Transfer Dock for my dual gauge track

Discussion in 'Robin At His Best' started by Matthyro, Feb 3, 2005.

  1. Matthyro

    Matthyro Will always be re-membered

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    I need a platform so goods and materials can be transferred between regular and narrow gauge trains. Regular gauge is N scale and narrow gauge is Nn3
    I started by making the roof trusses and they are GASP!!! made of wood, not cardboard. I got a new Ryobi bandsaw that was on sale at HD. It does a fantastic job of cutting wood in sizes I need. The trusses are made out of 9inch by 12 inch posts, 6 inch by 9 inch support and 2 inch by 10 inch cross beams. The 2 inch thick pine is so thin light shines through it just like paper. This saw will come in handy for many projects.

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  2. Tyson Rayles

    Tyson Rayles Active Member

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    Very nice! Are you branching out and going into custom lumber orders?
  3. MasonJar

    MasonJar It's not rocket surgery

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    No need for transfer...! We had a guy talking about German standard and narrow gauge railways at our local club last month. The Germans had come up with little narrow gauge flat-car type wagons that took the entire standard gauge car right on top. Things looked like they were going to tip over...!

    Andrew
  4. RailRon

    RailRon Active Member

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    Andrew, do you mean something like that? These little disonnected cars carry one Standarg gauge axle each. In German they are called 'Rollbock'. Now this would be a challenge for a scratchbuilder in N/Nn3! :eek:
    The second pic shows a train, two freight cars behind a NG railrcar - really a wobbly affair when the track isn't first class.

    However - I prefer Robin's approach with a transfer shed. There are much more operational possibilities, needing different transfer installations: For LCL freight, for cattle, for coal, for liquids (oil etc.), for lumber... Robin - I think you'll have some more projects to do in the next time!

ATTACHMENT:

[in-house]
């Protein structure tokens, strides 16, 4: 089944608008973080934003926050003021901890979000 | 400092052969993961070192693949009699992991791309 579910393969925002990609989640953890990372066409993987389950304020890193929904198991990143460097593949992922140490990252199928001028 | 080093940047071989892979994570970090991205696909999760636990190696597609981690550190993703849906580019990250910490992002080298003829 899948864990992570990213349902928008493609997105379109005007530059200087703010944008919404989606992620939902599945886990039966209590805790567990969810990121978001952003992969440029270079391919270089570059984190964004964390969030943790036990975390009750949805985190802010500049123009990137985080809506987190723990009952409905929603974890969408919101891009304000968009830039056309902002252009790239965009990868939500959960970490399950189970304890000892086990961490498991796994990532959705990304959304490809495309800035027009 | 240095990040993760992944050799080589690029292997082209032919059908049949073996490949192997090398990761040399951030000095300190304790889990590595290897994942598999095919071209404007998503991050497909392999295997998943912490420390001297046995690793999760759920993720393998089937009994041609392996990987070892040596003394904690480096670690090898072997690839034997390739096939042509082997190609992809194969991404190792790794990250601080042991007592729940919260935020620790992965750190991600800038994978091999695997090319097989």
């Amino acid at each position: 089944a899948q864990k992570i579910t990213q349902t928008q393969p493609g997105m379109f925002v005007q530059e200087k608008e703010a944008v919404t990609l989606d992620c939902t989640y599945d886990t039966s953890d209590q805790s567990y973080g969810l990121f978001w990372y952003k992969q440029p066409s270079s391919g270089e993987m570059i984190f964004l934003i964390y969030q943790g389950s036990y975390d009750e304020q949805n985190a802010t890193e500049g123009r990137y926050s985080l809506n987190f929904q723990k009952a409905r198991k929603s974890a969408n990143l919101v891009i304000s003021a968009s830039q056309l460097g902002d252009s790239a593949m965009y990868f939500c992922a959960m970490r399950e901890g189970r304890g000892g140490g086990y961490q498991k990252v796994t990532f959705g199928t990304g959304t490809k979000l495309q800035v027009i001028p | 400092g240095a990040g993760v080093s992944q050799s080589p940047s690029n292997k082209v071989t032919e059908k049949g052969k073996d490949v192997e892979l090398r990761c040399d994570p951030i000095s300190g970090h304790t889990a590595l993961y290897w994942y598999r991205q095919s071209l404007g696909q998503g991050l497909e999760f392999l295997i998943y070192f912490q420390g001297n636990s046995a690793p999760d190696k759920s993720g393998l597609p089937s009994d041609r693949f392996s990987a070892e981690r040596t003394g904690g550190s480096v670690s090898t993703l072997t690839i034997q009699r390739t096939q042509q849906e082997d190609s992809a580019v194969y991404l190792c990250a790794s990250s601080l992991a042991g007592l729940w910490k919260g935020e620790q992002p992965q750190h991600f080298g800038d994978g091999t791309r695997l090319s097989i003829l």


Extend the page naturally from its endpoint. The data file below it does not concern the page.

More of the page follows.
And we'll be glad to look over your shoulders... :thumb: :thumb: :thumb:

    Ron

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  5. Matthyro

    Matthyro Will always be re-membered

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    Thanks for the photo Ron, That opens up a whole world of possibilities.
  6. Matthyro

    Matthyro Will always be re-membered

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    The trusses in place ready for the rest of the rafters. The platform is cut to fit the space available.

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  7. CN1

    CN1 Active Member

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    Great! :wave: Another awesome project. :eek:
    Can't wait to see the rest :thumb: :thumb:
  8. sams

    sams Member

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    looking nice mattyro!
    can't wait to see more progress pics.

    ron,
    thats a cool "gizmo".
    now you've got me thinking...
    how to model that in N/Nn3 ;)
    thx for the pics :)
  9. sumpter250

    sumpter250 multiscale modelbuilder

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    Hoooo Haahhh that looks good! but be careful, Robin, you start with the scale lumber, and next it's scale nails, and LPBs with hammers, and....Oh! the humanity!!!! :D :D
    :thumb: :thumb: :thumb:
  10. spitfire

    spitfire Active Member

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    Great Robin!! If you do with wood what you've done with cardboard, we're in for a real treat! :thumb:

    Val
  11. Matthyro

    Matthyro Will always be re-membered

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    Thanks folks. I will only use wood where I need strength. Cardboard will still be my main material. I wish my lumber was good enough to sell Tyson but don't want to get into that rat race like I did with a local craft store where orders came in faster than I could produce and ended up with sawdust city.
    Next step here was to add stringers.

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  12. Tyson Rayles

    Tyson Rayles Active Member

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    Question, shouldn't the roof follow the same curve as the platform?
  13. Matthyro

    Matthyro Will always be re-membered

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    I want the roof to protect the center of the platform so that's why it doesn't match Tyson. The platform starts narrow and the edge of the roof is on the same line as the platform. The platform gets wider as you move along it and I could have followed the edge but didn't this time. Just to be different I guess.
  14. Tyson Rayles

    Tyson Rayles Active Member

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    Works for me, I was just wondering was all. :)
  15. Muddy Creek

    Muddy Creek Member

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    Nice work. Inspired by your bandsaw work, I looked across the room at my small bandsaw for stained glass & wondered if there is a wood blade that fits it. Happy to find one offered by the manufacturer. This will certainly help in my work.

    Wayne
  16. Matthyro

    Matthyro Will always be re-membered

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    Well it has been a while and finally the roofers showed up to do the shingling. Each shingle is 10 X 10 inches in N scale. The finshed look is as if this roof has been there for years and has devloped some sways as it aged.

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  17. spitfire

    spitfire Active Member

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    Wow!!! And I thought HO shingles were itty-bitty. That's fantastic Robin!!! :thumb:

    Val